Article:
VacA is a “vacuolating cytotoxin” secreted by all type I strains of Hp. VacA is activated by exposure to acidic pH and, in epithelial cells, induces the formation of dilated acidic vacuoles that are derived from late endosomal membranes (58) (59) (60). These vacuoles accumulate rab 7 and lamp-1 yet exclude mannose-6-phosphate receptors and lysosomal hydrolases such as cathepsin D. Although the vacA gene is present in type II Hp, the gene sequence differs from type I strains and the protein synthesized appears to be inactive (6). Both vacuolation and megasome formation require intact MTs (reference 60 and this study), and we found that 24 h megasomes are acidic, as judged by their accumulation of acridine orange (reference (61) and Allen, L., unpublished data). Thus, it is tempting to speculate that VacA may be secreted and activated inside phagosomes and thereby promote megasome formation. We are currently investigating whether purified VacA can induce fusion of phagosomes containing latex beads and whether other types of phagosomes merge with the megasome compartment in infected macrophages. Importantly, any role of VacA in phagosome–phagosome fusion does not exclude a role for other Hp proteins. The cag PAI encodes a type IV secretion system (62), and a similar secretion system is required for modification of the L. pneumophilia phagosome in macrophages (62). Factors secreted by the Hp type IV organelle are uncharacterized. Nevertheless, bacterial attachment and secretion are required to induce IL-8 secretion from epithelial cells (62), and this system may also play a role in delaying phagocytosis of Hp or in megasome formation.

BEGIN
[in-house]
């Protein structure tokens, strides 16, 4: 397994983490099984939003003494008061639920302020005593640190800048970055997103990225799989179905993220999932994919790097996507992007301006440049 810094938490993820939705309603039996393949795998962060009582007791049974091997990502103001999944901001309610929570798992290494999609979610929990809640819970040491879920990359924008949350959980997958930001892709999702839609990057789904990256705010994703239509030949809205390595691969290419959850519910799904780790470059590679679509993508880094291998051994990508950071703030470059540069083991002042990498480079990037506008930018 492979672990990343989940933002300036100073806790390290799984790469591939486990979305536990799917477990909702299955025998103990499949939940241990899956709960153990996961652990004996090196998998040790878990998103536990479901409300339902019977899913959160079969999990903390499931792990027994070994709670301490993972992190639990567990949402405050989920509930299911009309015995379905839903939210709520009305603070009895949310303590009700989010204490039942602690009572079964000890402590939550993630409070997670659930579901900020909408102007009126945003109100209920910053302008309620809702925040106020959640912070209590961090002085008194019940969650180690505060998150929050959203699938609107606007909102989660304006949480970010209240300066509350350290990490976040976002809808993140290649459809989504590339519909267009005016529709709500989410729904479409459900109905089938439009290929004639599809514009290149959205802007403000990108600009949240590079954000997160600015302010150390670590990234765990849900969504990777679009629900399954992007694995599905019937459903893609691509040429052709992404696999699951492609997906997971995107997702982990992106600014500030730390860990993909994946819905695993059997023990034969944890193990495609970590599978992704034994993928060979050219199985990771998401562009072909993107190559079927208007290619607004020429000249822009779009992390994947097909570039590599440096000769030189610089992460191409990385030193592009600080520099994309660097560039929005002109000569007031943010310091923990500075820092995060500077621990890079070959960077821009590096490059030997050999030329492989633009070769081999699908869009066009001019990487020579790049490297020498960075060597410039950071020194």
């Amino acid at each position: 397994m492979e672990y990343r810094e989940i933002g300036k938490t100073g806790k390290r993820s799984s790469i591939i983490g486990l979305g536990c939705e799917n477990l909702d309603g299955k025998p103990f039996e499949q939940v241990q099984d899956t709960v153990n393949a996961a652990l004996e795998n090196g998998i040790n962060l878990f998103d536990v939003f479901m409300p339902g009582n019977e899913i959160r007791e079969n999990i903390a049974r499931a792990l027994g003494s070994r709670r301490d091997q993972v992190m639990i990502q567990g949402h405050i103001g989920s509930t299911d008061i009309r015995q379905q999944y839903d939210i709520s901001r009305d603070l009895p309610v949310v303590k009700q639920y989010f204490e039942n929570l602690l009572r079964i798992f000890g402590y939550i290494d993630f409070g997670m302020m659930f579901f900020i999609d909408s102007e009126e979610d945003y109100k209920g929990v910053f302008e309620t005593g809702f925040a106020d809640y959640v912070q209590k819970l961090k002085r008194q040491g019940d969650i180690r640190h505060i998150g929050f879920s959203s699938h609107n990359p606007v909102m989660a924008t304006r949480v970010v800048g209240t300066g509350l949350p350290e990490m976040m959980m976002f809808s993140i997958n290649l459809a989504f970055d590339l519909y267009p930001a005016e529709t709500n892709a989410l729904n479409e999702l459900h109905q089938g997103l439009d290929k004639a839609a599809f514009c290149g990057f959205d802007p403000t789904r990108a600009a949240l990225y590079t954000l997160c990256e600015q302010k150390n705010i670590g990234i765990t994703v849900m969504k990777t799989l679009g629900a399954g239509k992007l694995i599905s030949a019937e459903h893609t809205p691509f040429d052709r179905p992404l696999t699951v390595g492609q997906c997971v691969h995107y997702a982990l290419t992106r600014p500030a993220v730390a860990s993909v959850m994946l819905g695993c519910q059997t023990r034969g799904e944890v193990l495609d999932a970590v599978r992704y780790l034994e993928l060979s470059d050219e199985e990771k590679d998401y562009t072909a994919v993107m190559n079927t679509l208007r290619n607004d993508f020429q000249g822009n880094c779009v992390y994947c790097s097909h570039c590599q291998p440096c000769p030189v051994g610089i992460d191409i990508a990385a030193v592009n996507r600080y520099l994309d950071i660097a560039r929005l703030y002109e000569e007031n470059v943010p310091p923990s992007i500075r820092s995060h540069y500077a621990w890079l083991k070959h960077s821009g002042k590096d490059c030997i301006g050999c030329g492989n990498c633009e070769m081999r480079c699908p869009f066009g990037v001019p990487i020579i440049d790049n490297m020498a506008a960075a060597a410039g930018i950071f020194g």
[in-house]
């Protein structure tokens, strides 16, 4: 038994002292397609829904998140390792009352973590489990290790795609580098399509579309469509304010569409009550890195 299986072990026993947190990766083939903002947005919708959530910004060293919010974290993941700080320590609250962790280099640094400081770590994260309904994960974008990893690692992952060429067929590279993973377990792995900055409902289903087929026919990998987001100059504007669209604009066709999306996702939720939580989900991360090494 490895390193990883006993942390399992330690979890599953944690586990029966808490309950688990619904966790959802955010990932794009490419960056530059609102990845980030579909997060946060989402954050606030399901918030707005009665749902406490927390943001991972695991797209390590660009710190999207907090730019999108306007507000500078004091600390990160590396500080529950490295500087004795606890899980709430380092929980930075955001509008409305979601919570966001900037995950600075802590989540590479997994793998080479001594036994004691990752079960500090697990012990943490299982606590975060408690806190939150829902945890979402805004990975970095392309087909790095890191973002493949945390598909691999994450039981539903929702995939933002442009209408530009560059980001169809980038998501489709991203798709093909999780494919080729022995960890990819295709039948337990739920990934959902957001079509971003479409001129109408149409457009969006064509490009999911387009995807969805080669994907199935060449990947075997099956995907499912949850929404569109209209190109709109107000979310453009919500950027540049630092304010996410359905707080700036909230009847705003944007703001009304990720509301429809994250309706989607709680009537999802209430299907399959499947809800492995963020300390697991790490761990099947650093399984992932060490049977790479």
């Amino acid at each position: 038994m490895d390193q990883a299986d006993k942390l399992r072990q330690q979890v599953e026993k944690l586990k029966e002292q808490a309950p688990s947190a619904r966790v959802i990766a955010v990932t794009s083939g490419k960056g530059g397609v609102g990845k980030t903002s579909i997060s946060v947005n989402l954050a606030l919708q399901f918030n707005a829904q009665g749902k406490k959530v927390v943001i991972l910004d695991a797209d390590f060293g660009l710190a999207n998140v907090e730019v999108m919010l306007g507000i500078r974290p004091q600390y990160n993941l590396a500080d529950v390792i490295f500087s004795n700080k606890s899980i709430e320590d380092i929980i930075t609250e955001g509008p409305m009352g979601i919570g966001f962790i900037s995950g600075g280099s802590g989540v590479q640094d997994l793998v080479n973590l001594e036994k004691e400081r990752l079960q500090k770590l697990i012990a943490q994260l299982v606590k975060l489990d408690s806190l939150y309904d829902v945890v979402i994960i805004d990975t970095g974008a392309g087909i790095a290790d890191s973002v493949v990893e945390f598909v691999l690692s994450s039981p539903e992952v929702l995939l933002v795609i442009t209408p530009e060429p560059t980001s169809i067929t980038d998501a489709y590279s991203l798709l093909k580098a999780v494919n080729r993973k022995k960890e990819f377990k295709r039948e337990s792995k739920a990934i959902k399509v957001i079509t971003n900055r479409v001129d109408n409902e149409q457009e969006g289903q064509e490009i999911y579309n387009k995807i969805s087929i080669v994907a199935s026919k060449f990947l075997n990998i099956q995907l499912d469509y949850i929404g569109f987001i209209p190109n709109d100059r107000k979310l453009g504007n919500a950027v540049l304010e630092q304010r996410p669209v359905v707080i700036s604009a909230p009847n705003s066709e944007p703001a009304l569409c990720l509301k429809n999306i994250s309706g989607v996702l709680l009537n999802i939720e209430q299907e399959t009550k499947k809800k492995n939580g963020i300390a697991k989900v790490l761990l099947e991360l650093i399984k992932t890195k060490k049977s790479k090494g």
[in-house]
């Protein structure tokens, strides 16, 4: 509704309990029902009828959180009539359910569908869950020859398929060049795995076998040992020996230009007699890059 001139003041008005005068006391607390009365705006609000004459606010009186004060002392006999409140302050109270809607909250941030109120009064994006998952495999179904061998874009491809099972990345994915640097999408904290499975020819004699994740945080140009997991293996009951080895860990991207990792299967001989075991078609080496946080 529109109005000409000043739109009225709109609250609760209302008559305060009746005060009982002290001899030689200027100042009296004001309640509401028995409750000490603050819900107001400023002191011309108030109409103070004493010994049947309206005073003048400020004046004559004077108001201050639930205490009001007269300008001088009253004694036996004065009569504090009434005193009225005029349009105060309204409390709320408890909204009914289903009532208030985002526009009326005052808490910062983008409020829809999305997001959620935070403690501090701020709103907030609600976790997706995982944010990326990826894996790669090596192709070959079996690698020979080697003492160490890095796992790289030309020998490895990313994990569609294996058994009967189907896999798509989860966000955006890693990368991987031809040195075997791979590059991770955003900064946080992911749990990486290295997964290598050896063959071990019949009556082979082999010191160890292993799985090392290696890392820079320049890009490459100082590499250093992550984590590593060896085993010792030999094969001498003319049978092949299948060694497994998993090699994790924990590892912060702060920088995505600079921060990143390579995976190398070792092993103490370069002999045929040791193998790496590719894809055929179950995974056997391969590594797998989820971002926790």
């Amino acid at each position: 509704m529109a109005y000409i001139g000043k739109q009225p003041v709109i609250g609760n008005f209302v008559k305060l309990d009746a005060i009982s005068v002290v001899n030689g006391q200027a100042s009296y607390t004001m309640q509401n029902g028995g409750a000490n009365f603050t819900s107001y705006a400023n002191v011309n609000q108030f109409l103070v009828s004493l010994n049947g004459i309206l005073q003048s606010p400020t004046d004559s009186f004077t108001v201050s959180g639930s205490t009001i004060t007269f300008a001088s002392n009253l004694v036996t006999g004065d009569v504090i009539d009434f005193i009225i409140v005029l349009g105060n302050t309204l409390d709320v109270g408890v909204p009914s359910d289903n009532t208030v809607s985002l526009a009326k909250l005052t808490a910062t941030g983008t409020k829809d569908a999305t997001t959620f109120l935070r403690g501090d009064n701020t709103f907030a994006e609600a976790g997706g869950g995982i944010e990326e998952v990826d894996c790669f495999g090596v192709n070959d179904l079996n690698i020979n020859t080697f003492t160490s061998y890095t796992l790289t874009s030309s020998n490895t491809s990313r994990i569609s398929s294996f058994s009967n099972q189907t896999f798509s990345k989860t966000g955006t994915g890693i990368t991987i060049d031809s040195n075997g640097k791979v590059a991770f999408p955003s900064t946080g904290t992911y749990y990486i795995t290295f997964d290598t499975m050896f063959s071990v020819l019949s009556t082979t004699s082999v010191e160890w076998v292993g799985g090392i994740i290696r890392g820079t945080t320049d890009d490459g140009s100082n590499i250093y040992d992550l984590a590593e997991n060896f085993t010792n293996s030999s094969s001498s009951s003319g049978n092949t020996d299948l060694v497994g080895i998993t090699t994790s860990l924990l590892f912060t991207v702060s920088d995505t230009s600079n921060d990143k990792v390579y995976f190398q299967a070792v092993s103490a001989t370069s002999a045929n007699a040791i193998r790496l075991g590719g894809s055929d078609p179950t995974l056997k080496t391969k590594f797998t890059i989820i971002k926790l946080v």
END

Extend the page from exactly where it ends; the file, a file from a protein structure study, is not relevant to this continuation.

A growing body of evidence indicates that some species of “extracellular” bacteria can infect host cells and survive for prolonged periods in intracellular locales. With regard to phagocytes, we show here that type I Hp survives for 24 h in human and murine macrophages. Similarly, group B streptococci remain viable inside macrophages for 24–48 h (63), and Campylobacter jejuni survives inside macrophages for 6–7 d (64). It has been suggested that intracellular organisms are hidden from the immune response and therefore reside in protected niches (16) (64). However, the vacuoles occupied by these organisms are at best only partially characterized (63) (64). In all cases examined thus far, the ability of bacteria to invade host cells appears to be restricted to certain strains of organisms (such as clinical isolates) and is further modulated by bacterial growth conditions (in vitro) or local signaling events (in vivo) (63) (64) (65) (66). For example, we found that Hp grown at pH 6 induces more megasomes than do bacteria grown at neutral pH (Allen, L., manuscript in preparation). Significantly, for Hp, C. jejuni, and group B streptococci, invasion and persistence in macrophages occurs in the apparent absence of bacterial replication (references 63 and 64 and this study). In fact, it may be that the ability to replicate inside cells, rather than the ability to invade and survive, is the feature that distinguishes some “intracellular” and “extracellular” pathogens. Nevertheless, Hp does not survive indefinitely inside cells, and lysis of infected macrophages has been observed at later times (Allen, L., unpublished observation).